BERLIN - All sectors of the German economy grew in the second quarter, detailed data showed on Friday, suggesting it will be able to weather headwinds from trade frictions.
State spending, investments and private consumption drove growth between April and June, the data showed, confirming a preliminary reading of a 0.5 percent.
Investment in construction and state spending grew the most, with both up by 0.6 percent.
The figures confirmed a trend in Europe's largest economy, which is increasingly dependent on domestic drivers for growth as exports weaken. Private consumption has grown for eighteen months in a row.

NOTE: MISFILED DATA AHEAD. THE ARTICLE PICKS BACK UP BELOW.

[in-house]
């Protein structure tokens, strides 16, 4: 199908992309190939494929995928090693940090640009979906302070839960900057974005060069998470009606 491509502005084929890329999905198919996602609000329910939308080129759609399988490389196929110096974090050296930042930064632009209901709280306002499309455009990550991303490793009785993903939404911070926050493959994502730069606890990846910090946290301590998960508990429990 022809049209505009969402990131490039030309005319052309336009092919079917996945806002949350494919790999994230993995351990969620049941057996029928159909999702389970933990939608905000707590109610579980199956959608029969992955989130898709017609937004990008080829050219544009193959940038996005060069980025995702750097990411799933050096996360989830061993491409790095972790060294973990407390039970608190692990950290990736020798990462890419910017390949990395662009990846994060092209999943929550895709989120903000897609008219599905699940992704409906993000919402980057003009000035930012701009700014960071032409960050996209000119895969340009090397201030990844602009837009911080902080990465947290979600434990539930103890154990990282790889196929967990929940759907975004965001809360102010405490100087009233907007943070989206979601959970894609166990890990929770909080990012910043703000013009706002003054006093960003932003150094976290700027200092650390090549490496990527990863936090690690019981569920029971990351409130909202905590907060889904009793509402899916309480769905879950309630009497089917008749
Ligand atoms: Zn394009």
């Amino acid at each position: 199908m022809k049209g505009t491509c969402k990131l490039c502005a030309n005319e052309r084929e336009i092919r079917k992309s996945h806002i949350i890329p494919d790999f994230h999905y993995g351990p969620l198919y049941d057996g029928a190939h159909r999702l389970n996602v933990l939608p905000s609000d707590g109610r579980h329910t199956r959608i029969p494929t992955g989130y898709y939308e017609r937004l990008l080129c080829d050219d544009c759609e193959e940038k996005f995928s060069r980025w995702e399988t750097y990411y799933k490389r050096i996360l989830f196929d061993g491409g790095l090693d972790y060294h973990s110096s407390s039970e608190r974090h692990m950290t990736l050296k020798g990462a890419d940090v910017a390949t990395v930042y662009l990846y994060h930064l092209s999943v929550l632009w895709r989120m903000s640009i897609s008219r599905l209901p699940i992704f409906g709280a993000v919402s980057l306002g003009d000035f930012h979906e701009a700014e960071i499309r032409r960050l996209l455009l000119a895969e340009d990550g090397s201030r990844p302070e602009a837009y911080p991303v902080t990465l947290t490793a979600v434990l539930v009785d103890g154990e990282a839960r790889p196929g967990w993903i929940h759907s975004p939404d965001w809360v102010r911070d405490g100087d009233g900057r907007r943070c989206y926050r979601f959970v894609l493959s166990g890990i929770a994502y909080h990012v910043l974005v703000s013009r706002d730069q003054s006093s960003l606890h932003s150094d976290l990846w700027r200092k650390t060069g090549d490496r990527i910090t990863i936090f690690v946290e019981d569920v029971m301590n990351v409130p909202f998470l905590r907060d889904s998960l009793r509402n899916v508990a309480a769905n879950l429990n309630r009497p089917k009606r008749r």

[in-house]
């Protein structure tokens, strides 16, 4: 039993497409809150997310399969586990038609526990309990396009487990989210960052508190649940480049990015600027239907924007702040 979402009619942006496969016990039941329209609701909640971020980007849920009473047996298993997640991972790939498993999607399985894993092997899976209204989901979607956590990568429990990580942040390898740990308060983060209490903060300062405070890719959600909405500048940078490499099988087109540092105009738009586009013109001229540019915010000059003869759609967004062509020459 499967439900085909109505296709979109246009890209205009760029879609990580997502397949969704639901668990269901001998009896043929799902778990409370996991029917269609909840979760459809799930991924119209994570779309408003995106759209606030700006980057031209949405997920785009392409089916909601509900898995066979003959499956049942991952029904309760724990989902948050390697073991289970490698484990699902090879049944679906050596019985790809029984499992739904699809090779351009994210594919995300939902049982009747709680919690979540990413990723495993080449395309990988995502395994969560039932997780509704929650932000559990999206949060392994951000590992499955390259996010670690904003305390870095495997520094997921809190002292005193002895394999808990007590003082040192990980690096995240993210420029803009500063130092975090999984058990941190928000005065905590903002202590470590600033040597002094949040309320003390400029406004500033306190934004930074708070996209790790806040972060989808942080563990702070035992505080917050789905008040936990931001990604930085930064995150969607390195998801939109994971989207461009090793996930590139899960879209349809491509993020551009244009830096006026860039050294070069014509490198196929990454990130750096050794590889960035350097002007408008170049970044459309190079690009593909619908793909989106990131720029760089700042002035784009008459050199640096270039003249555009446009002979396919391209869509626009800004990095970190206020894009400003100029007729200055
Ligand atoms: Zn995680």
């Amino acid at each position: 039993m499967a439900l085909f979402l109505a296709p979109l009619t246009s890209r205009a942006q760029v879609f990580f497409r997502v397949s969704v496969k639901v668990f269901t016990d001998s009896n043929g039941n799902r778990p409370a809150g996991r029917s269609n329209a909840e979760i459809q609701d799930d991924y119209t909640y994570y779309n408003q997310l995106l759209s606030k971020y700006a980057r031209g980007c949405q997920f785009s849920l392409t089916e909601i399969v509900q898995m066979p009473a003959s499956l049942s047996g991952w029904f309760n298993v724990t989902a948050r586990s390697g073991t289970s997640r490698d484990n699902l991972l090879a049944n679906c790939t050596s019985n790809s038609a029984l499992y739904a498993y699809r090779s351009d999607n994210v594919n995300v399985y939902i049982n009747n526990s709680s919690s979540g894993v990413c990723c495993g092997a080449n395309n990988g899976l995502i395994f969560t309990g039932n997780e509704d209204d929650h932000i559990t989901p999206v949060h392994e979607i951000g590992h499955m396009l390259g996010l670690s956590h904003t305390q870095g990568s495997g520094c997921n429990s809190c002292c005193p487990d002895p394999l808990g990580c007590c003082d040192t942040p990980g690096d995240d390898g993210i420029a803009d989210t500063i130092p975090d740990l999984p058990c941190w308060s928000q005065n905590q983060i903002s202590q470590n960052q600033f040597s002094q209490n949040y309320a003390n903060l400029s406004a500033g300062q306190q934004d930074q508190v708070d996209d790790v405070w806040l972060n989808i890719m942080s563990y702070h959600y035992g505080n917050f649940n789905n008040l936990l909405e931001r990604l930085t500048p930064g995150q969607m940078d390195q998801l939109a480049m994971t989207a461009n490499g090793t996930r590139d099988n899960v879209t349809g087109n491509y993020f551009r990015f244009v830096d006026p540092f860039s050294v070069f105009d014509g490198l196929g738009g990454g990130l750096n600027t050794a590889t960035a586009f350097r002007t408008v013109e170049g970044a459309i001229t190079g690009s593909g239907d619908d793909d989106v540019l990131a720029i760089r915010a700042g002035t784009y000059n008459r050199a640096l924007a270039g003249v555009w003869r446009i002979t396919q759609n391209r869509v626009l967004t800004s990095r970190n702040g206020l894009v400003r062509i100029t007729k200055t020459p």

The Federal Statistics Office said exports rose by 0.7 percent on the quarter and imports edged up by 1.7 percent, which resulted in net trade deducting 0.4 percentage points from growth.
Carsten Brzeski of ING Diba said the figures released on Friday should ease international criticism of Germany for its over-reliance on exports for growth.
"Defying the often-heard international criticism, the economy is already showing a very balanced growth model," he wrote in a note to clients. He said the economy had delivered "a full strike", with all sectors growing.